|The panel detail on the Airfix P-40 is rather deep, but it's crisp and consistent so|
I can live with it (advanced modellers might not appreciate it so much though).
|There is some cockpit wall detail, I'm happy enough with it but if it's a|
little too basic you can buy third-party upgrade kits which add extra detail.
Now, as usual with anything to do with scale modelling, there may be a bit of disagreement about exactly what colour to paint the cockpit interior. I have gone with Hataka's interior green because - simply put - I wanted to try out that paint. In actuality I *think* the Tomahawk's cockpit colour was probably the Curtiss factory default interior colour, RAF 'Interior Grey-Green' being for WW2 British manufactured aircraft.
"Unlike some other manufacturers (like Boeing), Curtiss painted their aircraft directly at the factory. The cockpit of the P-40 was Curtiss Cockpit Green, which was the Berry Brothers' (a local paint vendor) approximation of Interior Green. Reportedly it was a little browner than Interior Green." [Source: "Camouflage & Markings: Interior Colours of US Aircraft, 1941-45 (Part II)"
© Copyright 1997-2006 by IPMS Stockholm]
See a wonderful 3-D Curtiss P-40 cockpit at the following link:
The original Curtiss cockpit green is a lot more green than the RAF colour - my opinion is that the RAF would have simply painted the exteriors to RAF spec and not bothered with interiors (feel free to correct me). But, as I say, I really want to give the Hataka colour a go, to see how well it goes through my airbrush and see how much it needs to be thinned.
I was lucky enough to find a nice YouTube cockpit tour of an RAAF P-40N. Now P-40 cockpits change through the variants, of course, but this does give you a general indication of the colours of the different types of equipment.
At this point the Airfix instructions direct you to glue the two halves of the fuselage together. However, the version of the Tomahawk I am making will be the RAF IIA version of No. 26 Squadron in 1941. These aircraft had photo-reconnaissance cameras fitted just behind the cockpit on the left side of the fuselage...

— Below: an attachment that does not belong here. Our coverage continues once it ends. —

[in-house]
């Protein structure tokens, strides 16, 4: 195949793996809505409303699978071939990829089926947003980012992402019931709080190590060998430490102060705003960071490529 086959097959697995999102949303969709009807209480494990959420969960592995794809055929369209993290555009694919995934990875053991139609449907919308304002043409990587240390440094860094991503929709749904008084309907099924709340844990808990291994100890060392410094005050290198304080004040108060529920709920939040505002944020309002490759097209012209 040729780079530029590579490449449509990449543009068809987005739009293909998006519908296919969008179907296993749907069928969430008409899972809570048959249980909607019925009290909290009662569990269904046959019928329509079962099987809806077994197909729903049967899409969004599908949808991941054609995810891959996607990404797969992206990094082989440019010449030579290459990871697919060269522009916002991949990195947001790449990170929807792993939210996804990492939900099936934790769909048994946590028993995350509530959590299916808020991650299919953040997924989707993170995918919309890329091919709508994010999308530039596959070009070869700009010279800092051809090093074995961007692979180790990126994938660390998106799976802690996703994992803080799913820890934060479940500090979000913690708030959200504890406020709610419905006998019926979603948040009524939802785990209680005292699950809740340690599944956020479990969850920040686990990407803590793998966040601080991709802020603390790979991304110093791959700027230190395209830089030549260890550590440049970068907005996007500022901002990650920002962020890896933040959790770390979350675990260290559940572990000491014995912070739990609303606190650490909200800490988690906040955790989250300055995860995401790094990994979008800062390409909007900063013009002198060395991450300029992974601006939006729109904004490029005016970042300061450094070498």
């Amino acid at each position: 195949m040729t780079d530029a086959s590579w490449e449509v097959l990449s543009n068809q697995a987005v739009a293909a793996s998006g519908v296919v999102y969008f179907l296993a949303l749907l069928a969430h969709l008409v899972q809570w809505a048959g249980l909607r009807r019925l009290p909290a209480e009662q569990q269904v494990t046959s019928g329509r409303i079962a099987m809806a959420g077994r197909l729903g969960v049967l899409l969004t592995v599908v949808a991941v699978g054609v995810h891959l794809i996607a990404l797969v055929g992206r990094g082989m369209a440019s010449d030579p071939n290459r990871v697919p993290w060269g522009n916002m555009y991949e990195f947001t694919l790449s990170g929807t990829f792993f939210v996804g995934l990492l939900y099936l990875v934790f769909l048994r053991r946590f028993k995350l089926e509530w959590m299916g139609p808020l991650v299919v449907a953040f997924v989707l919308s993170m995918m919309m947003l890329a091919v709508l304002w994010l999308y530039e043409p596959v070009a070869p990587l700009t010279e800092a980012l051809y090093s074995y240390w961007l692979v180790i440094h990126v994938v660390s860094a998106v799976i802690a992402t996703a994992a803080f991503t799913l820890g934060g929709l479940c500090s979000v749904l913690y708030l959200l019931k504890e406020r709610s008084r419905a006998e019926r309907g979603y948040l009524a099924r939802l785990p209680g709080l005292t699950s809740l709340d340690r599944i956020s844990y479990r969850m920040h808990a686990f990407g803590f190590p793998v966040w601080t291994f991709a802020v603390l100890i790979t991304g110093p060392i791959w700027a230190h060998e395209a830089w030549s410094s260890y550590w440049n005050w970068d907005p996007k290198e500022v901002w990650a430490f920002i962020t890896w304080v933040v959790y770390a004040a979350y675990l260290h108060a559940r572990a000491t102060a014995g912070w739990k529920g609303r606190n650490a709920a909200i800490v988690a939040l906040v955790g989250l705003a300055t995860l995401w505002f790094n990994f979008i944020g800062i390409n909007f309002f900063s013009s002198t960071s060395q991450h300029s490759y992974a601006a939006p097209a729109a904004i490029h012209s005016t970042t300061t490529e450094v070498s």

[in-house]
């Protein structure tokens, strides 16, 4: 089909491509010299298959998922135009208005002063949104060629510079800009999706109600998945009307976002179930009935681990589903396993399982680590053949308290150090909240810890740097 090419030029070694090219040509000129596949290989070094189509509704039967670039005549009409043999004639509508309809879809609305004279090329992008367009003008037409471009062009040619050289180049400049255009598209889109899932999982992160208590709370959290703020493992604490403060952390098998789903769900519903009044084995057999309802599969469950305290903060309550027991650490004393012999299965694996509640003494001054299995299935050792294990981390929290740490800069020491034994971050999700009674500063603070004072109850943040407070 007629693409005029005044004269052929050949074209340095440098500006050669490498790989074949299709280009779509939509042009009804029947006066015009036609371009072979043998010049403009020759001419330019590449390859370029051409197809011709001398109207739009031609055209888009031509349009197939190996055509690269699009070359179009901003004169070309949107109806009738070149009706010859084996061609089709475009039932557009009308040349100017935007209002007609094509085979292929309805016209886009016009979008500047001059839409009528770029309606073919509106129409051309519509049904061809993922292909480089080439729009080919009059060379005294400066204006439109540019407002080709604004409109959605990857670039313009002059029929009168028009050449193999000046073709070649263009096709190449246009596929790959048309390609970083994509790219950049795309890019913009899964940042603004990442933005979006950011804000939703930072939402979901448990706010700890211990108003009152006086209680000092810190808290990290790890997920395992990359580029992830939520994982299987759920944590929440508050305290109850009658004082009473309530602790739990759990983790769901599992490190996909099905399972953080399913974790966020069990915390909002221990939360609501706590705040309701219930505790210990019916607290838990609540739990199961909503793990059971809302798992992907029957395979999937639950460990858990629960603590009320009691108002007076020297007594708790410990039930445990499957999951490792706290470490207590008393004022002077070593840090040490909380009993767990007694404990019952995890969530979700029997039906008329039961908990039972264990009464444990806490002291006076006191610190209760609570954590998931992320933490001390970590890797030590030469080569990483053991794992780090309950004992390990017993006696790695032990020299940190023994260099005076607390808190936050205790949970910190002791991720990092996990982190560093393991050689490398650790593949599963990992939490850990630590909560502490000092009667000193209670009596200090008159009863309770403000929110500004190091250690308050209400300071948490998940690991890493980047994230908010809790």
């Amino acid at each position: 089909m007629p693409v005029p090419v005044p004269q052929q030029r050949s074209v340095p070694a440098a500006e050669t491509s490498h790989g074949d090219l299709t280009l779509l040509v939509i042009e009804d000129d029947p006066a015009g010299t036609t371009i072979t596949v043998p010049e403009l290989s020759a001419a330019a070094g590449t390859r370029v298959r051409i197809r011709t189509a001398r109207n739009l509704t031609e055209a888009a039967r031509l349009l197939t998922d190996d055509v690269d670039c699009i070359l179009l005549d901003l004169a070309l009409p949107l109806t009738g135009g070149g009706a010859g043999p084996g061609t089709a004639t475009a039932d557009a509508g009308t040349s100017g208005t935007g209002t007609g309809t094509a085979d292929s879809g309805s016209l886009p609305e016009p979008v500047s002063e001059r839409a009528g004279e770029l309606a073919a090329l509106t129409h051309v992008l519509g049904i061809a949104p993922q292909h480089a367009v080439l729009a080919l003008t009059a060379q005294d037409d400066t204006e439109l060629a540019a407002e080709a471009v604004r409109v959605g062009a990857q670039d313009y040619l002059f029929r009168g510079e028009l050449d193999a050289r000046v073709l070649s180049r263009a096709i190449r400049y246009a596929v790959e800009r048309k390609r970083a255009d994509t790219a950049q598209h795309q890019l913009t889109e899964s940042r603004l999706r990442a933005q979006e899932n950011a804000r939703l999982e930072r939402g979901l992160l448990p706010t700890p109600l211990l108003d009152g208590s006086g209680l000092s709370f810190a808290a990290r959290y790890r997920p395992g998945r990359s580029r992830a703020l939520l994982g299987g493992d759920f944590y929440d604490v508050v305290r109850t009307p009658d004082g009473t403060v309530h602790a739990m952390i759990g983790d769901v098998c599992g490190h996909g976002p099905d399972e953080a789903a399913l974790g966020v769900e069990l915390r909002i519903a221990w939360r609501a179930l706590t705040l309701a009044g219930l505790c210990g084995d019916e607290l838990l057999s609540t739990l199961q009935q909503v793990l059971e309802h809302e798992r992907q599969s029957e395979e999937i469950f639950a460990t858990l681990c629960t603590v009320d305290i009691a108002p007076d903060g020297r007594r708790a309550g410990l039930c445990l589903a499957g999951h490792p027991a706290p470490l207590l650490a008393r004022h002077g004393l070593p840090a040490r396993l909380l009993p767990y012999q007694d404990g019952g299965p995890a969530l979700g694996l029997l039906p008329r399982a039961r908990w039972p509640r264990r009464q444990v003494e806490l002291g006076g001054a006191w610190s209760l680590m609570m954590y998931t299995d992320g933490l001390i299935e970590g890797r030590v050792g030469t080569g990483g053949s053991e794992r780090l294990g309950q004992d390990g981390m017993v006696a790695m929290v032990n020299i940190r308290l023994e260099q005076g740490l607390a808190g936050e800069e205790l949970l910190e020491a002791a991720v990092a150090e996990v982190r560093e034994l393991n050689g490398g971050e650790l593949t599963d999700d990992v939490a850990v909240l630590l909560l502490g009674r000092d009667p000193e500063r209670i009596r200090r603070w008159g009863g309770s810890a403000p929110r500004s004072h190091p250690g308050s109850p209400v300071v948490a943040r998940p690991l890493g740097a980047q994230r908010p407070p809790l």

|Tomahawk IIA AH791, RAF 26 Sqdn., Gatwick, 1941. Source: Wings Palette|
|Royal Air Force Army Cooperation Command. © IWM (CH 17187)|
I drilled through the panel then glued a piece of plastic to the inside of the fuselage, then the recess was painted with black Humbrol enamel. To make a lens-like effect I think I will handle this like I would one of the fake headlamps I have made for my truck models and fill the recess with some Pacer Forumula '560' Canopy Glue. If all goes well this should produce a clear 'lens'- but I will do this part after I have painted the model and added the decals (so we will have to wait and see how that works out).
This post deals with the first two panels of the Airfix P-40 instructions. Obviously the main construction is the fuselage but the other little job is the assembly of the lovely propeller.
|The Airfix P-40 prop assembly - three parts; prop blades, spinner boss and|
end cap. All nicely moulded and a decent fit.
I put this line back in by running a craft knife around the spinner. Otherwise it's a nicely formed prop with no flash...
|Prop assembled, but only for this photo as I will be painting the parts separately.|
Here you can clearly see the line I drew around the spinner with my craft knife.